Alex Sauer-Budge - Re: C++ vs. Lisp  blueArrow
11/30/2002; 5:30:27 PM (reads: 2055, responses: 0)
I'm fascinated by the variation in performance of the Lisp, Ocaml and Haskell implementations and the implication that a few tweaks/tricks and more knowledge about how the high-level code gets translated into machine-level code would improve the implementation. I would want that the underlying algorithm would play a bigger role in the performance than the particular programming language constructs used to specify it.

I know it is more the constant in front of the asymptotic complexity than the exponent, but my desires just reflect that I more interested in focusing my attention on the mathematical nature of algorithms than haggling with the programming language, compiler/interpreter and computer over how best to represent the algorithm.

If we accept that a given algorithm can have multiple solutions in a particular language, than has there been any work done on designing programming languages that are not sensitive to which particular solution the programmer chooses? My guess is that this is impossible to ensure in any "general purpose" language, but it seems a fundamental enough question that there might be some research on the topic.

Isaac Gouy - Re: C++ vs. Lisp  blueArrow
12/1/2002; 10:34:55 AM (reads: 2028, responses: 1)
programming languages that are not sensitive to which particular solution the programmer chooses
We write two different implementations of some algorithm, and the programming language tool figures out that they are the same algorithm?


You might find Intentional Programming interesting. IP has been discussed previously on LtU.

Dan Shappir - Re: C++ vs. Lisp  blueArrow
12/2/2002; 2:28:59 AM (reads: 2129, responses: 0)
We write two different implementations of some algorithm, and the programming language tool figures out that they are the same algorithm?

Actually some old compilers had something along these lines. The Sieve of Erathostenes was such a popular test of compiler code generation that some compiler writers put in code to identify it. When it was identified the compiler would emit a hand-tuned optimal implementation of that algorithm. At least so the legend goes.

Brandon Corfman - Re: C++ vs. Lisp  blueArrow
12/2/2002; 7:17:26 AM (reads: 2044, responses: 0)
Hi --

Yes, your comment about std::copy is correct, and I could have used that instead of the for-loop. Keep in mind, though, that the original program was written as quickly as possible, without too much regard to coding style. When I ended up translating to the 2nd smaller version of the C++ code, I kept the original 'for-loop' code in, and std::copy could be used instead for sure.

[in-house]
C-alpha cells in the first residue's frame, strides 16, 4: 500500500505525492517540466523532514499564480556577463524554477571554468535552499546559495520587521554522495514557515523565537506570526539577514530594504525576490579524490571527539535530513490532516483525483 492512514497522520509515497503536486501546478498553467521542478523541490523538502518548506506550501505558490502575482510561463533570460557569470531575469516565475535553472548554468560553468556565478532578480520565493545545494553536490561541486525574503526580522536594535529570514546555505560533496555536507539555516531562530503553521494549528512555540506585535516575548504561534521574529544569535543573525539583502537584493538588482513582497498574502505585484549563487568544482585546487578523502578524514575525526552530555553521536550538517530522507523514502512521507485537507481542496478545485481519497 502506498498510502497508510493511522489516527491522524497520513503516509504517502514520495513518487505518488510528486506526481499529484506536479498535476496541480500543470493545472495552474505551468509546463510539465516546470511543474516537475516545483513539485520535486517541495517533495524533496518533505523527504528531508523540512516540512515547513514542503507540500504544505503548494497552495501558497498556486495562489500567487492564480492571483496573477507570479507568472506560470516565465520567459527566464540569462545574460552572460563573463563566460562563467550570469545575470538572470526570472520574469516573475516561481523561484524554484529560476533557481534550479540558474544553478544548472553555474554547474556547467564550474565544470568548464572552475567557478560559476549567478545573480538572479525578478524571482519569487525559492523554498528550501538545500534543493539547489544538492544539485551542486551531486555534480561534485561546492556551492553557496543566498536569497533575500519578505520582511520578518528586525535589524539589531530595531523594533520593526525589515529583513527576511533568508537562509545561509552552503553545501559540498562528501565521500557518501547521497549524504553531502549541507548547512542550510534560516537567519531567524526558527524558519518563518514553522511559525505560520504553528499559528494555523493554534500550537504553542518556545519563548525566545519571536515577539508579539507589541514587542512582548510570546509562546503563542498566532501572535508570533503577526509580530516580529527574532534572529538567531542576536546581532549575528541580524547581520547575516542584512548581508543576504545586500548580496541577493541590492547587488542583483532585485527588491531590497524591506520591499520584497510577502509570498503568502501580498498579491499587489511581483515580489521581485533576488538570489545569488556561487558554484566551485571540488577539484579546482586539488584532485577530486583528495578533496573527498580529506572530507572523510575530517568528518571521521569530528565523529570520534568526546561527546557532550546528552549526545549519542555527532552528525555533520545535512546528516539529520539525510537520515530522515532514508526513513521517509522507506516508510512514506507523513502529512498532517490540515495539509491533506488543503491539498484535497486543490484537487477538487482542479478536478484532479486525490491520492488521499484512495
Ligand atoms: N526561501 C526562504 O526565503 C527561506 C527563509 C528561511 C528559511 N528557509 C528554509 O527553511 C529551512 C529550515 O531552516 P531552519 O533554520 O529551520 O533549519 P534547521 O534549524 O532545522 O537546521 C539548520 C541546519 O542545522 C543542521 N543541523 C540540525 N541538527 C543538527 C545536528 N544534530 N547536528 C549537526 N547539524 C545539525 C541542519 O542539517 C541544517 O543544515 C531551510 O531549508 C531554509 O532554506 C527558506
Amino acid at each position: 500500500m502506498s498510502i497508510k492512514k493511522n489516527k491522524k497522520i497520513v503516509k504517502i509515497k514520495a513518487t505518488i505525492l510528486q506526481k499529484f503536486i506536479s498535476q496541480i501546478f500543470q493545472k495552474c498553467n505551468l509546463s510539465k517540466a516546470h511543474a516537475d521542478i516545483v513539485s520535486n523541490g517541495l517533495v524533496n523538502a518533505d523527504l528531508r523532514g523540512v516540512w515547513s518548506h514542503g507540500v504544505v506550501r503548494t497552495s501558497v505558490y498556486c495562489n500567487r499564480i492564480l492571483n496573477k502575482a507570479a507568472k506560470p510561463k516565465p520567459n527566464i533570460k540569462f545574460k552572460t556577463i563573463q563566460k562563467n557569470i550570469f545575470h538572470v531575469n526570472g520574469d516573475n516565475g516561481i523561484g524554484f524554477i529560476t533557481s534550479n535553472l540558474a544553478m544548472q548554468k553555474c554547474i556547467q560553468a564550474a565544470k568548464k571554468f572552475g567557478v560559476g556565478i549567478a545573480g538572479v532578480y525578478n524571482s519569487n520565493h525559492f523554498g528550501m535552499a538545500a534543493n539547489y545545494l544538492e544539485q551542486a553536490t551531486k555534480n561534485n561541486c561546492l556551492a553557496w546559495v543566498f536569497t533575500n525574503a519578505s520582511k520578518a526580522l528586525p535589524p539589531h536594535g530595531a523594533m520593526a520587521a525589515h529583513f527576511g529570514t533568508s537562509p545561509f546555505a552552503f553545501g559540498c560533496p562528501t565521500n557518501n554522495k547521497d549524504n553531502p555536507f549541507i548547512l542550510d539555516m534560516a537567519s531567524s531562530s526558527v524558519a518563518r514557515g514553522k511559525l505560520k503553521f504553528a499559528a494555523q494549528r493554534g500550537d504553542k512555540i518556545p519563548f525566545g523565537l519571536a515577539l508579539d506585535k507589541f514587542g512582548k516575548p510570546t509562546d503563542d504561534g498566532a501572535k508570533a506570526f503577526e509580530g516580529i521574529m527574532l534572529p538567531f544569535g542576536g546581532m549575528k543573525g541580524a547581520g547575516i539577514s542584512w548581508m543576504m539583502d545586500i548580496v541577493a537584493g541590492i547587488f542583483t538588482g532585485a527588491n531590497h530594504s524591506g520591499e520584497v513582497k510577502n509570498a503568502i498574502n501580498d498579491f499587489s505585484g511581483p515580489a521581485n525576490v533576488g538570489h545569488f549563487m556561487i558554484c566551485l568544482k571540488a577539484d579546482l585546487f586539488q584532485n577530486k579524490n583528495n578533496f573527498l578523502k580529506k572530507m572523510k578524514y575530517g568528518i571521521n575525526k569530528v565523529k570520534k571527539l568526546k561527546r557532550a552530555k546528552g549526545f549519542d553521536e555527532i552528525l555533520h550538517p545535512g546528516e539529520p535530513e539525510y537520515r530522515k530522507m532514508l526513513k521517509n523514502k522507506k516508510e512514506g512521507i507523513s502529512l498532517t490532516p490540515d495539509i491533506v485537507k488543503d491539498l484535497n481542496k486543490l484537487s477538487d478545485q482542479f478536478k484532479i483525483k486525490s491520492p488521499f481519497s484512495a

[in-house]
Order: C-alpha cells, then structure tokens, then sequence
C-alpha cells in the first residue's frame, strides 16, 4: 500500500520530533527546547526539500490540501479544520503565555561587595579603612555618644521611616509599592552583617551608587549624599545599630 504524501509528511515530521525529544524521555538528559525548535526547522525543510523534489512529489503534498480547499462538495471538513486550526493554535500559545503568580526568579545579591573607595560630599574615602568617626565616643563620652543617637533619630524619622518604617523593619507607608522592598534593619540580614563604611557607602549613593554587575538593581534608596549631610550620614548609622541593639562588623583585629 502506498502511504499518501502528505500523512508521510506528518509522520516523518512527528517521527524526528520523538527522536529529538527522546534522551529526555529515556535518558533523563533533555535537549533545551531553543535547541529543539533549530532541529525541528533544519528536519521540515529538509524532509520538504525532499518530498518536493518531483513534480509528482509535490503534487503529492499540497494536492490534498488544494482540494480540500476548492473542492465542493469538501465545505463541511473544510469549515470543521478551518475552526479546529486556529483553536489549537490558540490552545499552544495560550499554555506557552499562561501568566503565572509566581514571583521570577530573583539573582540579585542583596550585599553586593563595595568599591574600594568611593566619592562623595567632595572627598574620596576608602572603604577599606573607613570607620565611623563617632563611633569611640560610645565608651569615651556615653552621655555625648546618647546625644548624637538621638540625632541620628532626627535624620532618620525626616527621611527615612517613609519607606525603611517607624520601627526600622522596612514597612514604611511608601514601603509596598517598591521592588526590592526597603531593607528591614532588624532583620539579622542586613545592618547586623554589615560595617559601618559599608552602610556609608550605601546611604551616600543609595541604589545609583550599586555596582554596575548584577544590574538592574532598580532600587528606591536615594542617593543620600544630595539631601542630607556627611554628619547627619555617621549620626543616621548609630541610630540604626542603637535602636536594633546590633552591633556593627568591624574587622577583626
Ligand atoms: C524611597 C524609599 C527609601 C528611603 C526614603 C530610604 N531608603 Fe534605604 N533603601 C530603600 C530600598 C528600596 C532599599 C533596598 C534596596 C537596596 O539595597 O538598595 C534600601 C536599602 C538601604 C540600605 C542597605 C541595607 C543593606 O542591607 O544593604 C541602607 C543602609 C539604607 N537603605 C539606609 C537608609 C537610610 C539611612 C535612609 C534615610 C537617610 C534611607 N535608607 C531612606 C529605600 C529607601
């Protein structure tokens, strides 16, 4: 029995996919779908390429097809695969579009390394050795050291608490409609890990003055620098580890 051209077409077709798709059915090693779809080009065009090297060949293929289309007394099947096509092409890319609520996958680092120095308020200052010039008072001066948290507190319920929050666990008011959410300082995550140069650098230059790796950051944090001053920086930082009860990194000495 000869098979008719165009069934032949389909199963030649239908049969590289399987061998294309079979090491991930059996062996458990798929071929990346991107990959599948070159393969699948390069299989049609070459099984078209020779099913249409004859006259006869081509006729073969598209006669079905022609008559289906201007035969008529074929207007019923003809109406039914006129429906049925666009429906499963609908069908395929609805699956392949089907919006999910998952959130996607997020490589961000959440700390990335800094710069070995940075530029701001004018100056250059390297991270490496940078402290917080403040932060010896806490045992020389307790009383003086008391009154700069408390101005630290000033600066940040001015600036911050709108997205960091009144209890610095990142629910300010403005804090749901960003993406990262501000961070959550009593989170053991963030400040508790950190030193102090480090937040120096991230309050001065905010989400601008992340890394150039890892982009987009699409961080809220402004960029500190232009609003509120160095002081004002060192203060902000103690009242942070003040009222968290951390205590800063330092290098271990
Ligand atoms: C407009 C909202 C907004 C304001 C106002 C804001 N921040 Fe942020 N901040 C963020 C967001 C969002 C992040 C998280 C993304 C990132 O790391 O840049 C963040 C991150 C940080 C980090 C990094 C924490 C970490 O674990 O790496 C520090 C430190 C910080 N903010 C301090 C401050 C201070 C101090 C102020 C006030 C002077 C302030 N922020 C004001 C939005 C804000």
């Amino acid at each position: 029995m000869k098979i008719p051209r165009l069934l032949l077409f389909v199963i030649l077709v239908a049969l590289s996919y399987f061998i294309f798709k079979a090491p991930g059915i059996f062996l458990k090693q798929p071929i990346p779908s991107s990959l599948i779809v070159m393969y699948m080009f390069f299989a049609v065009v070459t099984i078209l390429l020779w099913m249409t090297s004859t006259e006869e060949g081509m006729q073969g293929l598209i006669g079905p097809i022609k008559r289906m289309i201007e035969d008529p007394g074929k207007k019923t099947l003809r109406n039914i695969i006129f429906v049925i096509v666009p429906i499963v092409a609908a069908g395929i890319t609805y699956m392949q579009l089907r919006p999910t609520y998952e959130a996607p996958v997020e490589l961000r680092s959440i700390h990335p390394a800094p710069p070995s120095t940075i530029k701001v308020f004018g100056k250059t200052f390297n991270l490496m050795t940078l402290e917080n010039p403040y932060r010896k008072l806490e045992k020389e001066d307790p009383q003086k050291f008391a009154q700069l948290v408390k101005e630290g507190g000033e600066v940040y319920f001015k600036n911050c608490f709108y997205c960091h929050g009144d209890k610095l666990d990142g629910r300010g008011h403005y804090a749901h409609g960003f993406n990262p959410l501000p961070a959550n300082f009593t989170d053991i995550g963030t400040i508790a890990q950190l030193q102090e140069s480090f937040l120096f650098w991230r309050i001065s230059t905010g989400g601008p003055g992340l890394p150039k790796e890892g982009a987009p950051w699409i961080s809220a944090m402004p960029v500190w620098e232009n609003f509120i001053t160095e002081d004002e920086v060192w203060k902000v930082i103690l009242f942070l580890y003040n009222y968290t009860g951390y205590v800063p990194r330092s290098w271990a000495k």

However, when I look at Norvig's code, it uses one of the most common keywords in Lisp: format. This gave me three options when I was illustrating my point:

1) Use std::copy. In comparison to Lisp's format, this is obscure, hard-to-remember syntax that I would've had to look up while I was coding. In addition, this is a piece of C++ arcana that I learned from Scott Meyers' "Effective STL" -- it's not a commonly used idiom. 2) Use cout and operator overloading. This has the big advantage of using the standard C++ output keyword, but operator overloading is also fairly obscure. 3) Use a standard for-loop and cout for each element of the list. While not as "modern", it's in the same spirit of simplicity as Norvig's approach. I don't have to explain what the code means, it's no less efficient than std::copy, and it's what I would write in production code because junior programmers would understand it too.

My own personal coding style is that I will use a few more lines of code if I don't need write a comment on what I've done. It's true that this is conflict with the "rewrite the program in the smallest number of lines" goal, but coding style is all about balancing goals.

In my EasySTL code, I ended up using the std::copy algorithm there because I think it's fine to stick arcana like that in a library.

Also, I agree with you, passing copies of lists around is not the most efficient method. But you already have modifying functions (i.e. the standard STL functions) if efficiency is an issue! To me, worrying about speed issues is important only if that's where you're spending most of your time in the code (i.e. 80/20 rule). For example, in the case of the Encoding problem, there was no speed hit using the library because most of the run-time was spent doing multimap stores/lookups.

Alex Sauer-Budge - Re: C++ vs. Lisp  blueArrow
12/2/2002; 7:25:44 AM (reads: 1988, responses: 0)
I do indeed find the ideas of Intentional Programming very interesting (from my very naive understanding of these things). An approach like this, where you must manually specify the optimizations for particular constructs, is probably the only way to do it in reality, but I have a proclivity to dream about the computer doing more work for me (after all, isn't optimization just the application of another algorithm?). At the most basic level, I am thinking about standard compiler optimization strategies like hoisting and inlining, but in broader terms I am thinking about multi-stage languages.

When I asked my question, I was imagining a simple language (like one of the lambda calculi?) in which you could always statically reduce a given specification of an algorithm into a unique normal form which is the selected from the rest because it is the most efficient. I wouldn't expect such a reduction to improve the inherent asymptotic complexity of an algorithm, "just" minimize the pre-multiplying constant.